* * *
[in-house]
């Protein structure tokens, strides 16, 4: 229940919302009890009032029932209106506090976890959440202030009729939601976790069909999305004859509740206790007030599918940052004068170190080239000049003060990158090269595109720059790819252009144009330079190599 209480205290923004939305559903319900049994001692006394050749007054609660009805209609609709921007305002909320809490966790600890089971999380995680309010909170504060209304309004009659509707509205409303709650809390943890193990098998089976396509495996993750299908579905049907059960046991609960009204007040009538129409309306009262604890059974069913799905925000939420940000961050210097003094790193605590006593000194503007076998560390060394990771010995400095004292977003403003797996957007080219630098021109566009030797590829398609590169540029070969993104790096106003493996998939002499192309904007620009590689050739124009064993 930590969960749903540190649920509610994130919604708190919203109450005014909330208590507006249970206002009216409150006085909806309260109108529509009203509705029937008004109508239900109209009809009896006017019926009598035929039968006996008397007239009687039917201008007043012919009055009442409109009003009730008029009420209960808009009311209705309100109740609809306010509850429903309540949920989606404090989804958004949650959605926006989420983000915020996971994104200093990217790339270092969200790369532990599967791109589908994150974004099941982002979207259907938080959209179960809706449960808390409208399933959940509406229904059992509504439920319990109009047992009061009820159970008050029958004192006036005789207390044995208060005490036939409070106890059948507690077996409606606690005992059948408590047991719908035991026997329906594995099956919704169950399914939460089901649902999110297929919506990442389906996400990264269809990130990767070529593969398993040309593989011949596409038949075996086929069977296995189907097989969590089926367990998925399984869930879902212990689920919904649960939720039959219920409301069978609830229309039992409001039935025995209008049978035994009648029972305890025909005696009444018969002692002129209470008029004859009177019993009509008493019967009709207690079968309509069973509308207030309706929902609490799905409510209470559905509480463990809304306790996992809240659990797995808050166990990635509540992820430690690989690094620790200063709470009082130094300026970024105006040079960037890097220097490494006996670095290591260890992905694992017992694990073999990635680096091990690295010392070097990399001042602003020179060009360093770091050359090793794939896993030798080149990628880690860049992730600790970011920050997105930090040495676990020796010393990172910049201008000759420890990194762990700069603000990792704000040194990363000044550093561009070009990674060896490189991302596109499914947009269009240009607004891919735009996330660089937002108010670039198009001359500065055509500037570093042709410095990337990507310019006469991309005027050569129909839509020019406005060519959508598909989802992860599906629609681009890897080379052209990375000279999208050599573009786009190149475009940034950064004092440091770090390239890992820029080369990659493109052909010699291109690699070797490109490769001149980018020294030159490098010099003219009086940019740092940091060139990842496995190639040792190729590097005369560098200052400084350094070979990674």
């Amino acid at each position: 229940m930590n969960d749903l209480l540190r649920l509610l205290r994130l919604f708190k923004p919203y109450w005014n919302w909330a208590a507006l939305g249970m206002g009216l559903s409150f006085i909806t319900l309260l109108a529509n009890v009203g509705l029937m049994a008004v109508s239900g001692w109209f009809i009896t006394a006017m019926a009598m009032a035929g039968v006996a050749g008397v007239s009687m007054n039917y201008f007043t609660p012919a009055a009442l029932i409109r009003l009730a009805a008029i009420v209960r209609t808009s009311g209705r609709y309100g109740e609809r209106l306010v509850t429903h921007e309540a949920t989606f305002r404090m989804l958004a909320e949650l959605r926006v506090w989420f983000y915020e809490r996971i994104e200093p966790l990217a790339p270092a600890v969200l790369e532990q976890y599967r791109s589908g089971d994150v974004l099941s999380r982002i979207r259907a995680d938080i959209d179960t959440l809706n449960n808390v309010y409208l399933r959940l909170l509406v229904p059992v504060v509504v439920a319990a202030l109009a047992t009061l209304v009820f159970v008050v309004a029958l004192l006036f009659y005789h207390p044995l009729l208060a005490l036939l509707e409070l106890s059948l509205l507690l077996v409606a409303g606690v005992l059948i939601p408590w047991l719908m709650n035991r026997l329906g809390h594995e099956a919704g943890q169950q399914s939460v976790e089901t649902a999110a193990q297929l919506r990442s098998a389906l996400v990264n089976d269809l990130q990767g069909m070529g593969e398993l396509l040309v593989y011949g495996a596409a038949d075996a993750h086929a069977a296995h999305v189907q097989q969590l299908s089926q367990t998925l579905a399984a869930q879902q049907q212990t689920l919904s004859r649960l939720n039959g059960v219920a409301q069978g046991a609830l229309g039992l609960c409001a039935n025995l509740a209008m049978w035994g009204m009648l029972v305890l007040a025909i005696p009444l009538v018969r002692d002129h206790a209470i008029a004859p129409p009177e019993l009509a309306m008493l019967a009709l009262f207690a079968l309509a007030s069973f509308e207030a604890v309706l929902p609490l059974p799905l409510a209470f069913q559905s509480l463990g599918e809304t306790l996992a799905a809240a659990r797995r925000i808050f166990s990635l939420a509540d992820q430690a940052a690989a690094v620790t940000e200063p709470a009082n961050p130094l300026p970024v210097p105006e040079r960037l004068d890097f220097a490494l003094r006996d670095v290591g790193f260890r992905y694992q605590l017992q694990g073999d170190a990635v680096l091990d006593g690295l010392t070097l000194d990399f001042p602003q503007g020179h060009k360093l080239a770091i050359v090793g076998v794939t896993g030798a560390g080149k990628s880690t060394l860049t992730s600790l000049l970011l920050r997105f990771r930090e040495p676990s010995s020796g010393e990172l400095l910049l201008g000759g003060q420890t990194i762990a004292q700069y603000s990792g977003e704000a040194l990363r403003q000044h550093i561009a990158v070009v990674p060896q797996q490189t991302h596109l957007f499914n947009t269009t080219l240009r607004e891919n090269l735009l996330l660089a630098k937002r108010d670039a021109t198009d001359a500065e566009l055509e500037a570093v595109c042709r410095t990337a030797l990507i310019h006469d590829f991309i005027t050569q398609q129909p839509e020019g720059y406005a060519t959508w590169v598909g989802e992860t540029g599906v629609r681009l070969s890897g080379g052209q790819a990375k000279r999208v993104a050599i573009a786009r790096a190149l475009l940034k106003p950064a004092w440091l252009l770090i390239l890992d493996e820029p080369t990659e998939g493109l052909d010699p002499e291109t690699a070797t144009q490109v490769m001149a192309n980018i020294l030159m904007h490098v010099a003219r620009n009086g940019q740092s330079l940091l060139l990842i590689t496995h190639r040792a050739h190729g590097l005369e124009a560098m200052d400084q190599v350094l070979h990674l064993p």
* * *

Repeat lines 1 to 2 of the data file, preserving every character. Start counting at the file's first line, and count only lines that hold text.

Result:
[in-house]
């Protein structure tokens, strides 16, 4: 229940919302009890009032029932209106506090976890959440202030009729939601976790069909999305004859509740206790007030599918940052004068170190080239000049003060990158090269595109720059790819252009144009330079190599 209480205290923004939305559903319900049994001692006394050749007054609660009805209609609709921007305002909320809490966790600890089971999380995680309010909170504060209304309004009659509707509205409303709650809390943890193990098998089976396509495996993750299908579905049907059960046991609960009204007040009538129409309306009262604890059974069913799905925000939420940000961050210097003094790193605590006593000194503007076998560390060394990771010995400095004292977003403003797996957007080219630098021109566009030797590829398609590169540029070969993104790096106003493996998939002499192309904007620009590689050739124009064993 930590969960749903540190649920509610994130919604708190919203109450005014909330208590507006249970206002009216409150006085909806309260109108529509009203509705029937008004109508239900109209009809009896006017019926009598035929039968006996008397007239009687039917201008007043012919009055009442409109009003009730008029009420209960808009009311209705309100109740609809306010509850429903309540949920989606404090989804958004949650959605926006989420983000915020996971994104200093990217790339270092969200790369532990599967791109589908994150974004099941982002979207259907938080959209179960809706449960808390409208399933959940509406229904059992509504439920319990109009047992009061009820159970008050029958004192006036005789207390044995208060005490036939409070106890059948507690077996409606606690005992059948408590047991719908035991026997329906594995099956919704169950399914939460089901649902999110297929919506990442389906996400990264269809990130990767070529593969398993040309593989011949596409038949075996086929069977296995189907097989969590089926367990998925399984869930879902212990689920919904649960939720039959219920409301069978609830229309039992409001039935025995209008049978035994009648029972305890025909005696009444018969002692002129209470008029004859009177019993009509008493019967009709207690079968309509069973509308207030309706929902609490799905409510209470559905509480463990809304306790996992809240659990797995808050166990990635509540992820430690690989690094620790200063709470009082130094300026970024105006040079960037890097220097490494006996670095290591260890992905694992017992694990073999990635680096091990690295010392070097990399001042602003020179060009360093770091050359090793794939896993030798080149990628880690860049992730600790970011920050997105930090040495676990020796010393990172910049201008000759420890990194762990700069603000990792704000040194990363000044550093561009070009990674060896490189991302596109499914947009269009240009607004891919735009996330660089937002108010670039198009001359500065055509500037570093042709410095990337990507310019006469991309005027050569129909839509020019406005060519959508598909989802992860599906629609681009890897080379052209990375000279999208050599573009786009190149475009940034950064004092440091770090390239890992820029080369990659493109052909010699291109690699070797490109490769001149980018020294030159490098010099003219009086940019740092940091060139990842496995190639040792190729590097005369560098200052400084350094070979990674």